When imagining utopia, the green forests of Eden or clear blue seas of a Mediterranean paradise might come across one's mind. But when it comes to the men and women living there, one's mind goes blank. Why is it that dreams of a heavenly land always secludes human beings? Could this be because two people can never have the same vision of a utopia, or is it merely because people desire complete isolation from other humans?
Journalist-turned-author Kwon Ki-tae takes this question further in his first novel "Paradise Garden." By taking a stab at people's indifferent ideals of paradise, the 40-year-old author opens up a fictional world where different utopian ideals clash. "Since the world is comprised of all sorts of different views on ideal lands, it would be literally impossible for one type of a utopia to make everybody happy," Kwon said in an interview with The Korea Herald. "Pluralistic conceptions of utopia - that's what I wanted to talk about." Kwon's belief in pluralism is well expressed in Chapter 75, in which he describes the different eye structures of creatures.
"Are the colors seen by human eyes really the accurate colors of the earth? Is the world seen by human eyes really a perfect vision? Since a honeybee can only see gray, there cannot be a red tulip in its world. Due to its compound eyes, a dragonfly sees everything in mosaic. A snake can capture the heat and temperature with its eyes. While humans see only darkness at night in deserts or jungles, a snake sees movements of all sorts. I think this chapter best represents what I wanted to say," Kwon said. "What we believe as a perfect world could actually be a complete hell for others. This is why a singular paradise can never exist."
"Paradise Garden" centers on two characters, Kim Beom-o and Won Jik-su. Won, a faithful believer of market-economy principles, believes that a utopia only exists when the strongest takes over. If everyone had free access to the land, it could not be a paradise, he believes. Kim, on the other hand, believes that utopia is a land of nature where anyone can enter and heal their wounds. When Won, the president of a major conglomerate, plots to take over Dowon Arboretum, which was formed by Kim and his friends, Kim decides to fight back. Here, Kim represents ordinary white-collar workers living under oppression, while Won represents the owners of such powerful organizations. Speaking for the author, Kim learns the meaning of pluralism while he battles against the conglomerate, becoming more violent over time. This bloody collision emphasizes the dangers of forcing one's utopian ideal to another.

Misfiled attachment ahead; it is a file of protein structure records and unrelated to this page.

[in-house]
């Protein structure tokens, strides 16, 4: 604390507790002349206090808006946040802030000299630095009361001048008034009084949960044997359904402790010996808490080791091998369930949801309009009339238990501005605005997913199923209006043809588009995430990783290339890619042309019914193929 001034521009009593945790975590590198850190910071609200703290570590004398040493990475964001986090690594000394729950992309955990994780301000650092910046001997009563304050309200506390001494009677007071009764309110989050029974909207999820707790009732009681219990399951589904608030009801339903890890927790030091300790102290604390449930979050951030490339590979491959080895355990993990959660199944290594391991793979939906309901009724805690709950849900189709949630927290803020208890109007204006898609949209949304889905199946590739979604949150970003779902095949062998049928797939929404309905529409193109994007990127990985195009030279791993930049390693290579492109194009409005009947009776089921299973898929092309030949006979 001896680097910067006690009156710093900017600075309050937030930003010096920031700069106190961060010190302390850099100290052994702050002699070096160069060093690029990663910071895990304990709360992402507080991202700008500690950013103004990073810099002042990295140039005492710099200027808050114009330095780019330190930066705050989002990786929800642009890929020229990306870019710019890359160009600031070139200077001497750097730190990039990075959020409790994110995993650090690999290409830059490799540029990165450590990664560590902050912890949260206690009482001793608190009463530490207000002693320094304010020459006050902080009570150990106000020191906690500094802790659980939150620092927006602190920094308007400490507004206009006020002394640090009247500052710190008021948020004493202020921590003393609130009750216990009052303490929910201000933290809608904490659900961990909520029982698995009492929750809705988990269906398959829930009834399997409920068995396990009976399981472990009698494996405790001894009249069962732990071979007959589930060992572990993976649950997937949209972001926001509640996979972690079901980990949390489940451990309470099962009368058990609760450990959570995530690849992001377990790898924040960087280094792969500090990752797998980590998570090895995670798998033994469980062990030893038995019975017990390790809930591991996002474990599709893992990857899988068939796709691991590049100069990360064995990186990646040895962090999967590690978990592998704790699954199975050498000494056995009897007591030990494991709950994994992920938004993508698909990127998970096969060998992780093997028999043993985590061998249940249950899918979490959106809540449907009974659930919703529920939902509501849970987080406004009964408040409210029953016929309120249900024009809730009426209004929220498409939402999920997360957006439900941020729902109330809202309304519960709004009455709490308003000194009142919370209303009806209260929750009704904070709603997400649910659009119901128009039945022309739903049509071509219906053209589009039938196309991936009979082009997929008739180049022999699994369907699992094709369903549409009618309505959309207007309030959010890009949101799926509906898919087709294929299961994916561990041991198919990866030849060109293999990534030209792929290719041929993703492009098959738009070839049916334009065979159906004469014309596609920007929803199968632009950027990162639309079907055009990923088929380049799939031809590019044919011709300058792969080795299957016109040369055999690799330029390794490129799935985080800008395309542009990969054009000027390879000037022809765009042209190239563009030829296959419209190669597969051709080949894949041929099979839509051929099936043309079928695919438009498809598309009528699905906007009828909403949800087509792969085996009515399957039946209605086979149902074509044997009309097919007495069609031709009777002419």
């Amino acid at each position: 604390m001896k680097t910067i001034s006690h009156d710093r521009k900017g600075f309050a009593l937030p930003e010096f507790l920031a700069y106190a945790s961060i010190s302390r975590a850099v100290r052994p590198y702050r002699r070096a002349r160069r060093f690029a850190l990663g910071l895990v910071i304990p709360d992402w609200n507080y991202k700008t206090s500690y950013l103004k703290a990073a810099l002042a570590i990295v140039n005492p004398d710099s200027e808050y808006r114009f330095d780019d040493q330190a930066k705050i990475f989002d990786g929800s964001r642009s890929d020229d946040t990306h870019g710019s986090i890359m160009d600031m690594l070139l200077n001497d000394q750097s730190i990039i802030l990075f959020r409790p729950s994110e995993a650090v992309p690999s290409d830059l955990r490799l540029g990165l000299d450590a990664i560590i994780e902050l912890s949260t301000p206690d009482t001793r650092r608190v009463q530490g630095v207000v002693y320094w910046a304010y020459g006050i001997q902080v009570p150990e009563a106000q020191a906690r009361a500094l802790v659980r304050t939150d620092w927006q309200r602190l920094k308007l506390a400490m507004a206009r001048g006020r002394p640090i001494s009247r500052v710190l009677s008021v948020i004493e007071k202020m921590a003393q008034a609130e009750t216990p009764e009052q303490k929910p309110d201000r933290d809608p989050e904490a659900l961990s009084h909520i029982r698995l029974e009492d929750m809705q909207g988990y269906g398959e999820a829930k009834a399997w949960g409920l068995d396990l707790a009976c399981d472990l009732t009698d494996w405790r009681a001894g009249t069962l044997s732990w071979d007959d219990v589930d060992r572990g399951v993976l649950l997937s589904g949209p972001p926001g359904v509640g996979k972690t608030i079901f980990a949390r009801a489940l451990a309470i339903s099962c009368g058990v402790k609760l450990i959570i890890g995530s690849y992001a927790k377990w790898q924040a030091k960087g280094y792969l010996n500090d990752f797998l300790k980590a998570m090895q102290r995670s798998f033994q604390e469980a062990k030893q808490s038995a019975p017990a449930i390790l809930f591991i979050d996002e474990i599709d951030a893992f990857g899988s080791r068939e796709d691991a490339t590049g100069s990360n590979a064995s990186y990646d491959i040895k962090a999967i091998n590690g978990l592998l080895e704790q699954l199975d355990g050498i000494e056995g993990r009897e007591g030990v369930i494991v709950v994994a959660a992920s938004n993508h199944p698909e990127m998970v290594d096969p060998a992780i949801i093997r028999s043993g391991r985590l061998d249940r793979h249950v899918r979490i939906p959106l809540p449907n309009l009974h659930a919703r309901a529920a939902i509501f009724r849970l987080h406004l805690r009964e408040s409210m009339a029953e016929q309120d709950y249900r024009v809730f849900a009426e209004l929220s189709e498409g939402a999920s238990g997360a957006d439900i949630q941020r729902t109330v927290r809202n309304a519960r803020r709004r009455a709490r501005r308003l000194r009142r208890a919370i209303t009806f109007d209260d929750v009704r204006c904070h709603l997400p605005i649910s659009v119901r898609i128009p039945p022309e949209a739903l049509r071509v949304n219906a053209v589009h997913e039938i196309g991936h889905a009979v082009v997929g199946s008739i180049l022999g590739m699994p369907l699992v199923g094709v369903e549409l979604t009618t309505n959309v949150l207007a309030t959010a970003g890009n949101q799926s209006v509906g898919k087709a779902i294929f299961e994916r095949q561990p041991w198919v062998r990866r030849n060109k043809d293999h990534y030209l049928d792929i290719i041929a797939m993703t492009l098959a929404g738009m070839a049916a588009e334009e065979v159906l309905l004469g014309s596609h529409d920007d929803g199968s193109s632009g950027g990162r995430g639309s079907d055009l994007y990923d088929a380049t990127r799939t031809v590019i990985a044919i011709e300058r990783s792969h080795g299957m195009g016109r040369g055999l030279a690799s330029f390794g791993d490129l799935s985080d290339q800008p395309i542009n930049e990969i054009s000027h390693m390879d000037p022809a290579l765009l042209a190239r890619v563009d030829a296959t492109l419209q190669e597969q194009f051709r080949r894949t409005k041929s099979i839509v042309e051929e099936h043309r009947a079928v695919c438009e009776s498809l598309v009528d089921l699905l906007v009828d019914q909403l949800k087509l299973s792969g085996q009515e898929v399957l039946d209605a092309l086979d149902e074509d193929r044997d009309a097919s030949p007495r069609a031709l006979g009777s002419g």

Although Kim might represent the dreams of many working men in Korea, while Won stands for the few powerful men - whom many might despise - Kwon does not take sides. "Since I have more in common with Kim Beom-o, I portrayed a lot of myself into him in the beginning. But Won Jik-su isn't a bad guy. He tries to live up to his beliefs just like Kim and everyone else," said Kwon. "When you have lived all your life competing, it is natural to believe that real victory can only exist when there is a loser." Kwon also has antipathy toward the repression and control of society and reveals an intriguing vision of naturalism and anarchism. But he believes that a society free from control is not the answer. Such thoughts are depicted when Kim and his friends talk about Auroville in India. Formed by people who believed in a non-governmental society, Auroville was once regarded as a utopia. But with no economic and social laws, the village was nearly destroyed.
"I wanted to capture an aspect of current society where people are being watched and controlled by companies and organizations. But I don't regard naturalism or anarchism as ideal concepts," said Kwon. "I believe that a community isolated from the real world would only fall back into an idle primitive state." "Paradise Garden" is a lengthy novel of two separate books that have about 400 pages each. Despite the lengthiness, the book is readable because of its intriguing plot. "Once I opened the book, the sentences flowed and I was turning the pages unconsciously. Then suddenly, I was reading the last sentence of the book," literary critic Kim Hwa-young said. Although many journalists dream of writing a novel one day, the dream is easier said than done. Reporters might know how to write, but are lost on what to write about. (firstname.lastname@example.org)